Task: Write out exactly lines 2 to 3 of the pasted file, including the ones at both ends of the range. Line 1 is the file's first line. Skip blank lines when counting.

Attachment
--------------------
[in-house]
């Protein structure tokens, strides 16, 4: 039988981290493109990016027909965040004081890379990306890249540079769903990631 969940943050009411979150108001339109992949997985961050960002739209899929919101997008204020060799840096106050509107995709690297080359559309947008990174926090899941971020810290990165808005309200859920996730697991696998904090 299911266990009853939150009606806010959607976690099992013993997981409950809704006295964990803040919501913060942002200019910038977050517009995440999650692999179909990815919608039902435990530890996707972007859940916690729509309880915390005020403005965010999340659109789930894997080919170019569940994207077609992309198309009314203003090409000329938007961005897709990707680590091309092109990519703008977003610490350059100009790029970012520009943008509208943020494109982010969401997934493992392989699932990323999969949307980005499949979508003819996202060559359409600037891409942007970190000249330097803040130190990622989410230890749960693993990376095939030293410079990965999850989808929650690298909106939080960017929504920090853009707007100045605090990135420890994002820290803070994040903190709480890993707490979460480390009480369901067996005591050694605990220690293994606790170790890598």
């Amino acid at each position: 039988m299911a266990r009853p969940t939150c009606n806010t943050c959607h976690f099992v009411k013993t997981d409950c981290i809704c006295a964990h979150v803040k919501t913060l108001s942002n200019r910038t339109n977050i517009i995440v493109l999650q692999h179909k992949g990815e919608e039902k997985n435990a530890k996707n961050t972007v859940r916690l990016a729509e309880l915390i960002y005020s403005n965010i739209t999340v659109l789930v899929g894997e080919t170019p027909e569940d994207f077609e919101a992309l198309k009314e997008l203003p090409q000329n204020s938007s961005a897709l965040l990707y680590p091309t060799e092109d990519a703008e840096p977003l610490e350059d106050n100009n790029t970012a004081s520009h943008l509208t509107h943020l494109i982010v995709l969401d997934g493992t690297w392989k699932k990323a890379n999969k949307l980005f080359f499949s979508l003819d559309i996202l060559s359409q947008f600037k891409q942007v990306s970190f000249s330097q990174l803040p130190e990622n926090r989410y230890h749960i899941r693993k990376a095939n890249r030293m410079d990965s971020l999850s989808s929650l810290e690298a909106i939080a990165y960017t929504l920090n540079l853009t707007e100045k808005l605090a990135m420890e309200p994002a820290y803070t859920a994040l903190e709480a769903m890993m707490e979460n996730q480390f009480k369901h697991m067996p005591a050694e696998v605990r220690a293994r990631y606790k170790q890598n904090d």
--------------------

């Protein structure tokens, strides 16, 4: 039988981290493109990016027909965040004081890379990306890249540079769903990631 969940943050009411979150108001339109992949997985961050960002739209899929919101997008204020060799840096106050509107995709690297080359559309947008990174926090899941971020810290990165808005309200859920996730697991696998904090 299911266990009853939150009606806010959607976690099992013993997981409950809704006295964990803040919501913060942002200019910038977050517009995440999650692999179909990815919608039902435990530890996707972007859940916690729509309880915390005020403005965010999340659109789930894997080919170019569940994207077609992309198309009314203003090409000329938007961005897709990707680590091309092109990519703008977003610490350059100009790029970012520009943008509208943020494109982010969401997934493992392989699932990323999969949307980005499949979508003819996202060559359409600037891409942007970190000249330097803040130190990622989410230890749960693993990376095939030293410079990965999850989808929650690298909106939080960017929504920090853009707007100045605090990135420890994002820290803070994040903190709480890993707490979460480390009480369901067996005591050694605990220690293994606790170790890598």
């Amino acid at each position: 039988m299911a266990r009853p969940t939150c009606n806010t943050c959607h976690f099992v009411k013993t997981d409950c981290i809704c006295a964990h979150v803040k919501t913060l108001s942002n200019r910038t339109n977050i517009i995440v493109l999650q692999h179909k992949g990815e919608e039902k997985n435990a530890k996707n961050t972007v859940r916690l990016a729509e309880l915390i960002y005020s403005n965010i739209t999340v659109l789930v899929g894997e080919t170019p027909e569940d994207f077609e919101a992309l198309k009314e997008l203003p090409q000329n204020s938007s961005a897709l965040l990707y680590p091309t060799e092109d990519a703008e840096p977003l610490e350059d106050n100009n790029t970012a004081s520009h943008l509208t509107h943020l494109i982010v995709l969401d997934g493992t690297w392989k699932k990323a890379n999969k949307l980005f080359f499949s979508l003819d559309i996202l060559s359409q947008f600037k891409q942007v990306s970190f000249s330097q990174l803040p130190e990622n926090r989410y230890h749960i899941r693993k990376a095939n890249r030293m410079d990965s971020l999850s989808s929650l810290e690298a909106i939080a990165y960017t929504l920090n540079l853009t707007e100045k808005l605090a990135m420890e309200p994002a820290y803070t859920a994040l903190e709480a769903m890993m707490e979460n996730q480390f009480k369901h697991m067996p005591a050694e696998v605990r220690a293994r990631y606790k170790q890598n904090d």